It's been a couple weeks since I've last updated so to get whoever reads this caught up, here are the training highlights.
The last 5 weeks have been 103,108,99,100,99. I'm kind of glad I hit the 99 mi weeks because that is the ultimate show that you are not a slave to the mileage figures. Most distance runners, myself included in the past, can get caught up with mileage figures. It can actually kind of consume people. Part of the problem is that it is the one easily quantifiable thing that can sum up your training. When you ask another runner how his training is going, he almost always responds by telling you how many miles per week he's been running. The problem with this is that it tells you nothing. Just because you run 120mpw doesn't mean you are going to race fast. The key is in the details. Even the best of us get caught up in easily measurable variables. It happens in science too (think Vo2max or lactate in our sport).
Anyways, we are still building strength. Lots of hills, thresholds, and some hilly runs. My last threshold was a 2x4mi in which I averaged about 5:07 pace. It went well, especially considering it was windy where we were running it. My 800m splits would vary by 6 or so seconds with the same effort thanks to the wind.
Last week, my legs were feeling really flat until friday's session of hill sprints. It really is amazing how a short but fast session of just 6-8x10sec hill sprints can bring the legs around. It just shows how big of a role the neural work can play. In distance running, it is also neglected. Thankfully with the likes of Canova's influence and Brad Hudson's recent work, the importance of the Nervous system and peripheral muscular systems is getting a little more attention. One area that deserves some more research is how to get optimal muscle tone going into a competition. It's a big thing in sprinting, but once again neglected in distance running.
Besides the workouts, I had the hilliest run of my life on saturday. We literaly ran up a mountain. Coming from Texas, hills aren't my forte, but I stuck it out as best I could. It's an interesting feeling running lots of hills when you're in shape but not used to them. My breathing was practically normal, but my legs were burning. It's a great way to develop some general strength endurance though. I've never had the option of extremely hilly runs back home, so hopefully it's a new stimulus.
That's about it training wise for now. The first race is coming up pretty soon. I'm not sharp at all, but it should be a good experience and lots of fun. The race is on September 21st in Providence, RI. It's the US road 5k champs.
Good job to the HS kids. 3 for 3 in winning meets as a team, and ranked 2nd in the state. What a way to start the season!
Life besides running has been good. I watch way too many movies, so if anyone has any suggestions, go for it. We've also almost finished watching every episode of the office (we've been hitting about 4 a night, with one day where we were without internet and watched the entire season 2). Naps are another highlight of the day. Along with eating.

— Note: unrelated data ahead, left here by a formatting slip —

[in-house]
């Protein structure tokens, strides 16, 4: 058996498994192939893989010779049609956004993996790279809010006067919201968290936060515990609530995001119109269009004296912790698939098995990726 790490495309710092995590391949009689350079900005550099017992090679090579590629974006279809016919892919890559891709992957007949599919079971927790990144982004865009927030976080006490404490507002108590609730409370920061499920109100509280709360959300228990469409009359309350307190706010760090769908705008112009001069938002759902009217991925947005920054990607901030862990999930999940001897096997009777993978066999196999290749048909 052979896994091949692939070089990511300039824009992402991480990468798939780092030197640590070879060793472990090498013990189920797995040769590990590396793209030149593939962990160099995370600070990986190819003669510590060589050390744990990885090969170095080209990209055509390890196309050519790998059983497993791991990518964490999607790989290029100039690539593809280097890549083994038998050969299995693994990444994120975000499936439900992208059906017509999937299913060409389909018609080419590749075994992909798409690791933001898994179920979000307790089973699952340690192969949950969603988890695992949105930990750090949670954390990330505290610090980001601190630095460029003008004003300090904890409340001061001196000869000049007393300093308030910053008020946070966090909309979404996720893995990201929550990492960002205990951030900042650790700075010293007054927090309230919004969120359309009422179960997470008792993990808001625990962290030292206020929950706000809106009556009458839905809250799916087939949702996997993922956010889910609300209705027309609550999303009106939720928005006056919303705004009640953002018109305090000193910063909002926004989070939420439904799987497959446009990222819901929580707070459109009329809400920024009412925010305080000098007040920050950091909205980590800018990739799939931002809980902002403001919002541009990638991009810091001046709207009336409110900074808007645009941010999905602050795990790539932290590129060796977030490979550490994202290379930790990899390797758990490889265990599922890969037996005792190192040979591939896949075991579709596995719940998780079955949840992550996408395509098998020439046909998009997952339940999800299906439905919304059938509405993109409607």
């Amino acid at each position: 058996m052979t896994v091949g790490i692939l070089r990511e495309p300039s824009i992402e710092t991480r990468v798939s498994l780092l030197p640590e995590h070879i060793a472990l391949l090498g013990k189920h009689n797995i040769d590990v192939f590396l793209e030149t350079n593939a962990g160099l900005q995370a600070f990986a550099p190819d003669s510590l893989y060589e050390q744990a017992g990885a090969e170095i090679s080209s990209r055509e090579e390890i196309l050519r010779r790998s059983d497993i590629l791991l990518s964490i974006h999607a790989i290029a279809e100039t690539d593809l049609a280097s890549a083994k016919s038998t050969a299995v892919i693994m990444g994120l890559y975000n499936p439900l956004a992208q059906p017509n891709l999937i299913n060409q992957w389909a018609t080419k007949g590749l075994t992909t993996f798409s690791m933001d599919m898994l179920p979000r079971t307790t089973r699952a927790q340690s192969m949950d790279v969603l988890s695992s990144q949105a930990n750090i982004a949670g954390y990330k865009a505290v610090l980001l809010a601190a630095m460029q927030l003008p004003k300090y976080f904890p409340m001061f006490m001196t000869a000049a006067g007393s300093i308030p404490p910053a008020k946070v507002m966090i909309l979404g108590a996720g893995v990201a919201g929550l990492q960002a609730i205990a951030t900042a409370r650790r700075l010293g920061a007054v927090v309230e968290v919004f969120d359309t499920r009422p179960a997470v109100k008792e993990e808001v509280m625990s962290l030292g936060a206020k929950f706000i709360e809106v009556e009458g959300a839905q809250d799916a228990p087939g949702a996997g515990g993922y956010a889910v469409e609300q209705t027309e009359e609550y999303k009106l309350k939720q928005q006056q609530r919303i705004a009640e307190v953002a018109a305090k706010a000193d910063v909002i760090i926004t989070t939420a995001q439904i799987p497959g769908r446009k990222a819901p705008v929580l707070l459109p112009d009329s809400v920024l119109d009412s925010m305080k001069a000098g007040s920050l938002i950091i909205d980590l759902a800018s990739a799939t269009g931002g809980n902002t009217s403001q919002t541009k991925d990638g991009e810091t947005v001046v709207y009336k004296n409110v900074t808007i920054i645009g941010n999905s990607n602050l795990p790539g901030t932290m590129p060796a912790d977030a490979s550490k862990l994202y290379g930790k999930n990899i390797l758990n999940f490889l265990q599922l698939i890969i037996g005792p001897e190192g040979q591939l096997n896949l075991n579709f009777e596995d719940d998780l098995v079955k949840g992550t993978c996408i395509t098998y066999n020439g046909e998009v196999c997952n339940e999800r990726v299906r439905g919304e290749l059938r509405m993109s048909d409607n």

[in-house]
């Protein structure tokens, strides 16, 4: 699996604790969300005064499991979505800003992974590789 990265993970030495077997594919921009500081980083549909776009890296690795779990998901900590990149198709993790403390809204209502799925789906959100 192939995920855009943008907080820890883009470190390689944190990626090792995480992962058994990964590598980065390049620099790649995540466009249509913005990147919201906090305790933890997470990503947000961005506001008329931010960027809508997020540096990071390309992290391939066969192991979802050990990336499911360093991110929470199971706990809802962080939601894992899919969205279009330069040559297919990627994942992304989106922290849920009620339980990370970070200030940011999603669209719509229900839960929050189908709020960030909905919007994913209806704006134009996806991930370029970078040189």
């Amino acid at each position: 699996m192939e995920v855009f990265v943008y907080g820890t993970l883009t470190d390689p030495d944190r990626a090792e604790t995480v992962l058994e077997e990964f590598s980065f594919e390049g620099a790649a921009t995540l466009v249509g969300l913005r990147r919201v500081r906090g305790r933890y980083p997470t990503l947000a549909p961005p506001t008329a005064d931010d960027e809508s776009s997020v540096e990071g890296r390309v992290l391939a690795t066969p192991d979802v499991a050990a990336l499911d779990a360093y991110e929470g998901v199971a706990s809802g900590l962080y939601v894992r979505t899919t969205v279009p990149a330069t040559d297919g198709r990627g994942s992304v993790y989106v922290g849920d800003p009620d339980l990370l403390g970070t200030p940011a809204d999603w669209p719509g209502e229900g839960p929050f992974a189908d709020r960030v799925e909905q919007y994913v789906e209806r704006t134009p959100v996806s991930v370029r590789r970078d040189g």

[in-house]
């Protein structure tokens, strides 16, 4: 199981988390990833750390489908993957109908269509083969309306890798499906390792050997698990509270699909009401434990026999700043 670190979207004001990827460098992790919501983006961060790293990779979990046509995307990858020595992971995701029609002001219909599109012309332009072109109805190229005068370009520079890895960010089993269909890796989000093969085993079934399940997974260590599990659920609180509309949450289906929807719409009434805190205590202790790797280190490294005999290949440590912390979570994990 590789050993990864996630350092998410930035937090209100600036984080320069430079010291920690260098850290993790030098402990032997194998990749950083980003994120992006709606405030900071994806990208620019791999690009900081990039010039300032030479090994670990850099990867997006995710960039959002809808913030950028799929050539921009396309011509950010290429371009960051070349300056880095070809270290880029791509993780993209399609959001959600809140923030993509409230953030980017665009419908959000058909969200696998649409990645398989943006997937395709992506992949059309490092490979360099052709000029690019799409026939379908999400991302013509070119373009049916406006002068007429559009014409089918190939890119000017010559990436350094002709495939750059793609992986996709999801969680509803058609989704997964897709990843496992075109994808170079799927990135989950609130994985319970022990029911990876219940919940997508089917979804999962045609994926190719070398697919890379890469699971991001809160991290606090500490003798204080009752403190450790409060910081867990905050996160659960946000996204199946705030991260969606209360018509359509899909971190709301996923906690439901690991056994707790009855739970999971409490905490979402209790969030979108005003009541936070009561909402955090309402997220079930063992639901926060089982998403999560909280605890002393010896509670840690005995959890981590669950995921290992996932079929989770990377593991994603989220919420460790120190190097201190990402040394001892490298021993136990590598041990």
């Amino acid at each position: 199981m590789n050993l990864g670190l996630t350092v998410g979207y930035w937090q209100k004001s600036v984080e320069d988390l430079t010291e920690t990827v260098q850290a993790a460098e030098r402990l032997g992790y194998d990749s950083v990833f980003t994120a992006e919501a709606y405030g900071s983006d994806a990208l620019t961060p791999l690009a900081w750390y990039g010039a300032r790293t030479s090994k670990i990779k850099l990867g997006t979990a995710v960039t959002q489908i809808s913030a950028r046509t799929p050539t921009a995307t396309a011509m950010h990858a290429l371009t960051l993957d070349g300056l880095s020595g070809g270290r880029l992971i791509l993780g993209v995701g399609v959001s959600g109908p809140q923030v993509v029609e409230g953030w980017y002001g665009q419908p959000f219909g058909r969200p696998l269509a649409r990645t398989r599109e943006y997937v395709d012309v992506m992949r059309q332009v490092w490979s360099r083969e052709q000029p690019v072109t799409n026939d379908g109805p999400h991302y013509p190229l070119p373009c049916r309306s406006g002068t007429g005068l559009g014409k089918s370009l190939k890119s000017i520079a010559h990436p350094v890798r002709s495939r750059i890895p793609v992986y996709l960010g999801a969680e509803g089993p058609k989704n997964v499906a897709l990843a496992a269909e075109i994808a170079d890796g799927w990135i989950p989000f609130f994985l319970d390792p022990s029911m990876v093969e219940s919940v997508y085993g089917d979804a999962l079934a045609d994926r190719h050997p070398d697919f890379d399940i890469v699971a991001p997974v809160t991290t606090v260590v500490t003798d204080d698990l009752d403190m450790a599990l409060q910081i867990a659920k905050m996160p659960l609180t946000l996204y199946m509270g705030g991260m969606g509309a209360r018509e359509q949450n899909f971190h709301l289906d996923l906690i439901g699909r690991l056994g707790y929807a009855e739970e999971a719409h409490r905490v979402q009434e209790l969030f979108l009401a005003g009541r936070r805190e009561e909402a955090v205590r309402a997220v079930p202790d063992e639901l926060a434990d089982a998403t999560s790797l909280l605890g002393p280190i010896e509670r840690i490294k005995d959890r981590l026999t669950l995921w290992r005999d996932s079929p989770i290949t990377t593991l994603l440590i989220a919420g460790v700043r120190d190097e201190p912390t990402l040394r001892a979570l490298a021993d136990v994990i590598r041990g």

To keep my mind stimulated I'm reading a 400pg Physiology textbook that is specific to running. It helps keep my mind sharp.
Besides that, not much else goes on. Me and Jeff went to a pool party in LA, which was a nice change of pace. Jeff's friend from HS was a competitive swimmer training out here, so we got to meet some new people, escape the confines of our place for a couple hours and have a bit of fun. It was interesting hearing some of the swimmer's take on issues that we deal with in both sports. Drugs was a nice topic, but I appreciated hearing that they suffer from the same dread of sitting in a hotel room all day during meets. It takes skill to be able to master doing nothing and still being sane. We also met a swimmer who just barely missed going to the Olympics (4th at the trials). It was kind of sad to hear her take on the whole thing. Just makes you realize how much we all sacrifice and put into it for one shot every 4 years. At least at the end of the day though, you can look back and say you gave it a shot and tried to maximize your potential.
That leads me to a quote I saw the other day from former Olympian, a gymnast, Steve McCain:
“Gymnastics is like any Olympic sport. It’s once every four years, and you can train those four years and then go out on the first event and fall flat on your face. You can. It’s part of the game,” he said. “So you have to accept the rules of the game, and you have to be responsible. You have to be responsible for your successes and your failures, the teams you make and the teams you don’t make. You can’t make excuses for any of this.
“Ultimately, it would behoove you to appreciate that you had something that motivated you enough to find out what you were made of and inspired you to have these great moments. Take responsibility and be proud you had something that drove you to be exceptional, and as long as you have those two things, you can walk away from any competition with your head held high.”